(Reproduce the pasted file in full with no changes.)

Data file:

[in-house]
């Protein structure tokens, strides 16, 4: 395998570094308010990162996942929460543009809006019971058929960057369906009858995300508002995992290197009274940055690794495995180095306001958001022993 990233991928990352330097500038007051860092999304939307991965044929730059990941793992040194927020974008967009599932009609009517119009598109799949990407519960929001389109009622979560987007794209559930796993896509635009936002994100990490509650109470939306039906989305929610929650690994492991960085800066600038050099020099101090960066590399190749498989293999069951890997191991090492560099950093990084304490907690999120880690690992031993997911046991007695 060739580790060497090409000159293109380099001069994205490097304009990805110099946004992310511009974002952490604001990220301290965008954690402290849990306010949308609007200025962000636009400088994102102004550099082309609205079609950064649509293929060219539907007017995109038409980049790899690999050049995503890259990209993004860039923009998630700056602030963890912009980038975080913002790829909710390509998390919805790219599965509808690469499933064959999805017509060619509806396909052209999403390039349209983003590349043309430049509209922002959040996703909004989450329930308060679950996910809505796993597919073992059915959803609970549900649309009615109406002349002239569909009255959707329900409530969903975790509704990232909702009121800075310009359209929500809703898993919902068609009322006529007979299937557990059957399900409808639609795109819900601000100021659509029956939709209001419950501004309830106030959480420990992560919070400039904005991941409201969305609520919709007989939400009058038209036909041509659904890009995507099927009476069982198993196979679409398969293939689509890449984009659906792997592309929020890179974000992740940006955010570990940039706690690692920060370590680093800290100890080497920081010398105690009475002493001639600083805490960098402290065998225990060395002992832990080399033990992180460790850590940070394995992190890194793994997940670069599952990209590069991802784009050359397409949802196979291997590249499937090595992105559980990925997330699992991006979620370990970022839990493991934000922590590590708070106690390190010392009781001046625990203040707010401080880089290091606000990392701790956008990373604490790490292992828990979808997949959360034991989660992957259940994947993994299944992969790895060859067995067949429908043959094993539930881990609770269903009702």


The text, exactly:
[in-house]
């Protein structure tokens, strides 16, 4: 395998570094308010990162996942929460543009809006019971058929960057369906009858995300508002995992290197009274940055690794495995180095306001958001022993 990233991928990352330097500038007051860092999304939307991965044929730059990941793992040194927020974008967009599932009609009517119009598109799949990407519960929001389109009622979560987007794209559930796993896509635009936002994100990490509650109470939306039906989305929610929650690994492991960085800066600038050099020099101090960066590399190749498989293999069951890997191991090492560099950093990084304490907690999120880690690992031993997911046991007695 060739580790060497090409000159293109380099001069994205490097304009990805110099946004992310511009974002952490604001990220301290965008954690402290849990306010949308609007200025962000636009400088994102102004550099082309609205079609950064649509293929060219539907007017995109038409980049790899690999050049995503890259990209993004860039923009998630700056602030963890912009980038975080913002790829909710390509998390919805790219599965509808690469499933064959999805017509060619509806396909052209999403390039349209983003590349043309430049509209922002959040996703909004989450329930308060679950996910809505796993597919073992059915959803609970549900649309009615109406002349002239569909009255959707329900409530969903975790509704990232909702009121800075310009359209929500809703898993919902068609009322006529007979299937557990059957399900409808639609795109819900601000100021659509029956939709209001419950501004309830106030959480420990992560919070400039904005991941409201969305609520919709007989939400009058038209036909041509659904890009995507099927009476069982198993196979679409398969293939689509890449984009659906792997592309929020890179974000992740940006955010570990940039706690690692920060370590680093800290100890080497920081010398105690009475002493001639600083805490960098402290065998225990060395002992832990080399033990992180460790850590940070394995992190890194793994997940670069599952990209590069991802784009050359397409949802196979291997590249499937090595992105559980990925997330699992991006979620370990970022839990493991934000922590590590708070106690390190010392009781001046625990203040707010401080880089290091606000990392701790956008990373604490790490292992828990979808997949959360034991989660992957259940994947993994299944992969790895060859067995067949429908043959094993539930881990609770269903009702």